Chaitin's halting probability and the compression of strings using oracles
George Barmpalias, Andrew E.M. Lewis
Abstract:
If a computer is given access to an oracle—the characteristic
function of a set whose membership relation may or may not be
algorithmically calculable—this may dramatically aﬀect its ability to
compress information and to determine structure in strings which might
otherwise appear random. This leads to the basic question, "given an
oracle A, how many oracles can compress information at most as well as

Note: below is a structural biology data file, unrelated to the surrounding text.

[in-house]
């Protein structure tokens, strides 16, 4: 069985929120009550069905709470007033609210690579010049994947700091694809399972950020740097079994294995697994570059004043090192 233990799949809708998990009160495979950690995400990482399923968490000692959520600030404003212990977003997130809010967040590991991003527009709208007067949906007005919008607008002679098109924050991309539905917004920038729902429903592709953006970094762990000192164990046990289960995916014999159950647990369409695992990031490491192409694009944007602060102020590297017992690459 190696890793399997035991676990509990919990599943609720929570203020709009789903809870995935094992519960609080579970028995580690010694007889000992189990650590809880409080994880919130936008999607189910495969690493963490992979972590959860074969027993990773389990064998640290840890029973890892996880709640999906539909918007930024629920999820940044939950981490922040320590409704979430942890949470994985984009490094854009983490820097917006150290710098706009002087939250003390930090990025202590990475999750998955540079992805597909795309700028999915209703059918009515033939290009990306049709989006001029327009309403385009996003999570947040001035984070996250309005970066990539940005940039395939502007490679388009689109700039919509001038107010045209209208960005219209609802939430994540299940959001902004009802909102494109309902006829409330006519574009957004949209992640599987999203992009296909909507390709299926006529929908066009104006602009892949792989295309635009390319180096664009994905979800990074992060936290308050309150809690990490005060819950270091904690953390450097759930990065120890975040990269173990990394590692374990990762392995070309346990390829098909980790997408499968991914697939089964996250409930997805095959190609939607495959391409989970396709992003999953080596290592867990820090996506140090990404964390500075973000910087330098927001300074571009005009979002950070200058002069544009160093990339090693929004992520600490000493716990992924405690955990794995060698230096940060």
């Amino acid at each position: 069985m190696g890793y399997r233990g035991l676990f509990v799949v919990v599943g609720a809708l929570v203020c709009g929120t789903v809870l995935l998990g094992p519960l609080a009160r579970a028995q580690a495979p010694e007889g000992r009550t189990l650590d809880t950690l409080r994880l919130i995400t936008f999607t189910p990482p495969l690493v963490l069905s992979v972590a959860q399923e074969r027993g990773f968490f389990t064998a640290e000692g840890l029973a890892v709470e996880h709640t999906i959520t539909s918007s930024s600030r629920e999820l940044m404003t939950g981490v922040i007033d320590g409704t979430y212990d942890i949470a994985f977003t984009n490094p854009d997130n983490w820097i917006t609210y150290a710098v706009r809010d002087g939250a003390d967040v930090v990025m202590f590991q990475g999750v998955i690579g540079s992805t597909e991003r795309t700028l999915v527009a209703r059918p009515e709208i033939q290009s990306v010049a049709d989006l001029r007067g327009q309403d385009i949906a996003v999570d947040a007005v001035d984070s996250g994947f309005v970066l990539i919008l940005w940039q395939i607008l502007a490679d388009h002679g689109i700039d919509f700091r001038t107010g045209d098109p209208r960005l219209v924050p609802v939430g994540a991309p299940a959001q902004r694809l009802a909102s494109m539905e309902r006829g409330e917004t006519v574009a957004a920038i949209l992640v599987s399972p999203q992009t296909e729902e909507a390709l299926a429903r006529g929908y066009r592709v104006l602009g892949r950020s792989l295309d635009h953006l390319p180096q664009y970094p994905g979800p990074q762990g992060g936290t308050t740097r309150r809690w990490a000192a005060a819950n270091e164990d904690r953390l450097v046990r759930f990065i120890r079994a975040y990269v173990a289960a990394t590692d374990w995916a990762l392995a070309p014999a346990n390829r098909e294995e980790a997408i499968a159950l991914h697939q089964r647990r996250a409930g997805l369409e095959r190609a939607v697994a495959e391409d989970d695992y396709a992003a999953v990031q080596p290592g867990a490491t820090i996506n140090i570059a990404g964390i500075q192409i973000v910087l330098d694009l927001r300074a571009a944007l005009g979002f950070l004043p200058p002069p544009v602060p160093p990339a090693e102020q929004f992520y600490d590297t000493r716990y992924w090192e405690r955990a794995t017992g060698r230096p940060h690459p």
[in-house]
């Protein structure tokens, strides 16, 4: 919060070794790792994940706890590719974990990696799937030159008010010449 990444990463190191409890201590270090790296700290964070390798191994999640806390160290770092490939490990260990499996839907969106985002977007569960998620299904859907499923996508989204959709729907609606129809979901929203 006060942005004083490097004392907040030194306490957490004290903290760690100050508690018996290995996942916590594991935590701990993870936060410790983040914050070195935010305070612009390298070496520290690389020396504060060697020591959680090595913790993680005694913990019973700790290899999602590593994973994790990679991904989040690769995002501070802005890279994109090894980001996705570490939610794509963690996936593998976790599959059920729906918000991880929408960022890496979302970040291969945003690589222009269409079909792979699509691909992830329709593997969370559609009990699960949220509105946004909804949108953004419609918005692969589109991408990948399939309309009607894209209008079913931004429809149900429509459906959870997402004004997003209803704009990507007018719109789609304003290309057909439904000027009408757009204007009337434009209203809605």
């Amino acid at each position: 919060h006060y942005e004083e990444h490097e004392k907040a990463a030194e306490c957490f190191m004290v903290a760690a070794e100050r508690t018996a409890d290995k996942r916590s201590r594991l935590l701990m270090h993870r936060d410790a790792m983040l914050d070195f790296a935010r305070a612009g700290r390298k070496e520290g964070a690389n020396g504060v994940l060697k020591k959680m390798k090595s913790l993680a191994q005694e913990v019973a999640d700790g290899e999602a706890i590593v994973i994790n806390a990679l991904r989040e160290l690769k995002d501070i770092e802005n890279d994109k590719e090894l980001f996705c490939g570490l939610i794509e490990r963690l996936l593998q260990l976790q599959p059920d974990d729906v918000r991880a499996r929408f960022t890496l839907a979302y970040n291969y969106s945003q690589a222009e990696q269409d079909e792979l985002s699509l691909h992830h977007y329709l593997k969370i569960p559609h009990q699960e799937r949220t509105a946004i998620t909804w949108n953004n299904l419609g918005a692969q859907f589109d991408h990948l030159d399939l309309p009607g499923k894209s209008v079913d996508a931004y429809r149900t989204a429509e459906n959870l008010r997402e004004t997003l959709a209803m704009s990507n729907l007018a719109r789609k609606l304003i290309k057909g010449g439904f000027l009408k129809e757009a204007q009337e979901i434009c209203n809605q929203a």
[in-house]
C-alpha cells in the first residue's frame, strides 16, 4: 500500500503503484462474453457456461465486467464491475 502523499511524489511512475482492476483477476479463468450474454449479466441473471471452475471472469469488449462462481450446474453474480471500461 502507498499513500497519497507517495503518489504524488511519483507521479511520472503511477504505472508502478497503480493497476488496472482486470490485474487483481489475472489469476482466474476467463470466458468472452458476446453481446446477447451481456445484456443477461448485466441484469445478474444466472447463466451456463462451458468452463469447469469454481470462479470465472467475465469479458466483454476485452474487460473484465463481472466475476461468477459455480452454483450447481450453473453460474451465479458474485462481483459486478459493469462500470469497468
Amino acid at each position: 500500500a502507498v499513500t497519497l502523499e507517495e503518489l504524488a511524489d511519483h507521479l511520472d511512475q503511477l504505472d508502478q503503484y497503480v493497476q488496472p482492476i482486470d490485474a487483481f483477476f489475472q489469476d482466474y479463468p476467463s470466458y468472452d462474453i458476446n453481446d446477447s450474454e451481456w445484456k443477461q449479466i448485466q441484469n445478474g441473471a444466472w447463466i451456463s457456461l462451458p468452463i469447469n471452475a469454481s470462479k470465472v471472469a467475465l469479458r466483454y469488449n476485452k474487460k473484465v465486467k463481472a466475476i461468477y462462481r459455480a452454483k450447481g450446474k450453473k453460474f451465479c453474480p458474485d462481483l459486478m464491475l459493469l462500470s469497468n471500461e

A?"
This question can be formalized using Kolmogorov complexity. We say
that B ≤_{LK} A if there exists a constant c such that K^A(σ) <
K^B(σ) + c for all strings σ, where K^X denotes the preﬁx-free
Kolmogorov complexity relative to oracle X. The formal counterpart to
the previous question now is, "what is the cardinality of the set of
≤_{LK}-predecessors of A?"
We completely determine the number of oracles that compress at most as
well as any given oracle A, by answering a question of Miller [Mil10,
Section 5] which also appears in Nies [Nie09, Problem 8.1.13]; the
class of ≤_{LK}-predecessors of a set A is countable if and only if
Chaitin’s halting probability Ω is Martin-Löf random relative to A.